We then moved to Northampton and a housing estate that’s called Rectory Farm, sadly it reflects where we are currently at with nature and concreting over the countryside as it was an actual farm that became a housing estate the community centre was the old barn and farmhouse, the pub at the top of my road was called the Barn Owl. My school's emblem had a Barn Owl on the front and we often would see Barn Owl's  sadly their area is also now a housing estate. We had plenty of nature around us from bats in our lofts, again more House martins and at the bottom of the estate were two small lakes a small brook and then farmer’s field and the countryside.  We would collect Sticklebacks, build a dam or two, make a rope swing over the brook, walk to a nearby country park and take our girlfriends for a quick snog in the cornfields....how romantic lol.

We’d only been living in Northampton for about a year when my dad returning from a business trip in Saudi Arabia contracted Deep Vein Thrombosis within twenty four hours of his arrival home he had died. My mum and sisters were at dog show in Leeds and it was just me and my mate Danny Pickford who was busy phoning for an ambulance as I held his hand and helplessly watch him take his last breath.

It would be fair to say his death hit me hard sending me into a very destructive circle of violence and petty crime, my mum and sisters weren’t as keen as my dad and I were of the great outdoors I had subsequently lost all interest in fishing, the Scouts seemed somewhat irrelevant and at the age of thirteen I was at a serious crossroads in my life…at thirteen! Looking back it was obvious I had no outlet and at the time no common interests with my mum. I had gone off the rails in a big way, in serious trouble both at school and out of school. I am ashamed to say I had even been arrested, more than once and was close to going into care or worse a Young Offenders Institute as my mother simply couldn’t control me. In a last ditch meeting/intervention involving my school teachers, social services, my mum and the police one teacher agreed to try and change my behaviour Mrs Hapkiss agreed to mentor me if she failed I was off into care or jail! Mrs Hapkiss was a true eccentric, a proper oddball. Once a flower power teenager of the 70's She taught history, English and taught sixth formers GCSE Government, Law and Politics she was a keen naturalist/birder and socialist, whatever that was; to me at the time a birder was like a train spotter something to be mocked and sadly bullied....Rather then be inspired by. We’d go out at weekends, her with her binoculars/scope me kicking my heels and a serious attitude problem. She’d point out this bird, that bird, this butterfly but none of it was sinking in to be honest or so I thought. Mrs Hapkiss perseverance, character and ability to make a subject come to life slowly sunk in a very subtle manner, which is important, you can't/shouldn't force it on people.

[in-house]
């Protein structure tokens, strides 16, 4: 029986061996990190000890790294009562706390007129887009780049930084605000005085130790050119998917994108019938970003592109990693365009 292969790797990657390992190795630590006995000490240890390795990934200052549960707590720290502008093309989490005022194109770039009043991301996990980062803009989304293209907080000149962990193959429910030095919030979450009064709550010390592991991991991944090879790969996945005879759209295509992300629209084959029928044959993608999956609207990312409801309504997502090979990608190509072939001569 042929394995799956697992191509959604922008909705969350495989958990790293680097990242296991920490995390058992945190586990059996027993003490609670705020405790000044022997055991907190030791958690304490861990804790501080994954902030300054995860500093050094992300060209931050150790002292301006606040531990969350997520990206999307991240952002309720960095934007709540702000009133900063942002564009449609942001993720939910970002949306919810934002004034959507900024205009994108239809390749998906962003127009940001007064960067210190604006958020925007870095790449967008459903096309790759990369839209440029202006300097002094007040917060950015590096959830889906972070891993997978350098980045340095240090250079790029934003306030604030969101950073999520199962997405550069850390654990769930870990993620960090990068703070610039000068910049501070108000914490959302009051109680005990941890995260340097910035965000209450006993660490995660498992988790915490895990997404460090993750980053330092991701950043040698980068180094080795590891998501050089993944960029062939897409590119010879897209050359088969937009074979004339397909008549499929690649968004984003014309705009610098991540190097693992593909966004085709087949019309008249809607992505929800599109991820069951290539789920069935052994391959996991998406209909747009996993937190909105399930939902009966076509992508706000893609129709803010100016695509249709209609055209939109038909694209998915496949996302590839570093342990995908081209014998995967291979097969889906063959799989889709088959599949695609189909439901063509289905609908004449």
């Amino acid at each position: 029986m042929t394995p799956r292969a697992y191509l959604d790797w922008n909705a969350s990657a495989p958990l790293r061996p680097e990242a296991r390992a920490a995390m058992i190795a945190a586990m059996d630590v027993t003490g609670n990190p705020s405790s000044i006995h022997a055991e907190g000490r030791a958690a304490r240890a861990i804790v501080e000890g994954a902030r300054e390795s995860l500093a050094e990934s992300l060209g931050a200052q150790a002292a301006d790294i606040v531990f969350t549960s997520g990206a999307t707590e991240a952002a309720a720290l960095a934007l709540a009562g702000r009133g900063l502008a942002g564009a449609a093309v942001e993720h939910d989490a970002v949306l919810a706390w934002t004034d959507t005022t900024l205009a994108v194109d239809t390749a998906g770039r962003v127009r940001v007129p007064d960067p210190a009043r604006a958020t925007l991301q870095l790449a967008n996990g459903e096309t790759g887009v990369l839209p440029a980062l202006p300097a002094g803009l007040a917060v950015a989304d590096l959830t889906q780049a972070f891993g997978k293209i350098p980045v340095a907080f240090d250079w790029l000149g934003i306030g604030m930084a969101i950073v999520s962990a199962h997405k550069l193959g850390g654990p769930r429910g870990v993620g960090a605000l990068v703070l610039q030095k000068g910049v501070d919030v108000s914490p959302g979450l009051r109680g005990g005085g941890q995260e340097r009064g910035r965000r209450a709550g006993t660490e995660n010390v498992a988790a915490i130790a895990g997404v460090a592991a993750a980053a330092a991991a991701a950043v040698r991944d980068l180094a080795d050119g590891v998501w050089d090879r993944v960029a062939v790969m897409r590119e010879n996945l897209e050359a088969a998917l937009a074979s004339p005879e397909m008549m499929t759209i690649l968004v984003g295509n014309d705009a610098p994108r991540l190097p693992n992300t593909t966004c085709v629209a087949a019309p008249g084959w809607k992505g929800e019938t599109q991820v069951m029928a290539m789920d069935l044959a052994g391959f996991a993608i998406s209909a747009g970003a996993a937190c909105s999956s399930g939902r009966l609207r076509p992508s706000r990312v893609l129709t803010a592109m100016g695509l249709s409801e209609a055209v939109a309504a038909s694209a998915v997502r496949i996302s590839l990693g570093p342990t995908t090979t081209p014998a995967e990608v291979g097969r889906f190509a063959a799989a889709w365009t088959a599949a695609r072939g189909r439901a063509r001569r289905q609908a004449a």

Eventually certain birds did start to be recognisable like Stonechats and thanks to the nearby Scout ground Lesser Spotted Woodpeckers. The same area had Barn Owls which really did make an impact on me. We’d explore the nearby Lings Wood which is now the headquarters of our local wildlife trust. We visited Snettisham and nature shocked me and left a gobby teenager silent and awe struck at the sheer numbers of birds (Knots) flying in formation, something I hadn't seen since the Starlings at Pizza Hut in London, it must've triggered some sort of subtle memories as I actually for the first time since my dad's death broke down in tears, 14 months after his death I was finally and properly grieving.

By the time I was fifteen I had calmed down and hadn’t been in too much serious trouble for a couple of years. I left school at 16 and with the help of Mrs Hapkiss had avoided getting slung into prison and the loss of my FREEDOM. I did from the age of 16-28 sadly have no further connection with wildlife it was all about football, raves, work and women. I refer to this part of my life as 'the lost years'. I so wished I hadn't forgotten about nature.

I look back at what Mrs Hapkiss had done and wonder if schools or even teachers could possibly do what she did in todays modern schools, probably not. Too much time focussed on exam results and overly protective parents making sure kids only contact with adults is with relatives or stick them in front of the TV or laptop . It seems nature these days is not important enough and not worthy of being taught until if you are lucky you get to university. But she definitely had an impact on me. How? If I am honest I would struggle to explain exactly how she managed to turn my life around. I personally believe that it was multiple reasons: unstructured learning in the form of recognising and naming of species of birds, reading the text associated with the birds etc, socialising with people I wouldn't normally mix with, maybe it was just getting away from my usual surrondings and being back outdoors in fresh air again which was a massive part of my childhood prior to my dad’s death and having someone just listen to me and my problems and her character did make me laugh too. How she put up with my attitude and kept smiling and plugging away I never found out, sadly.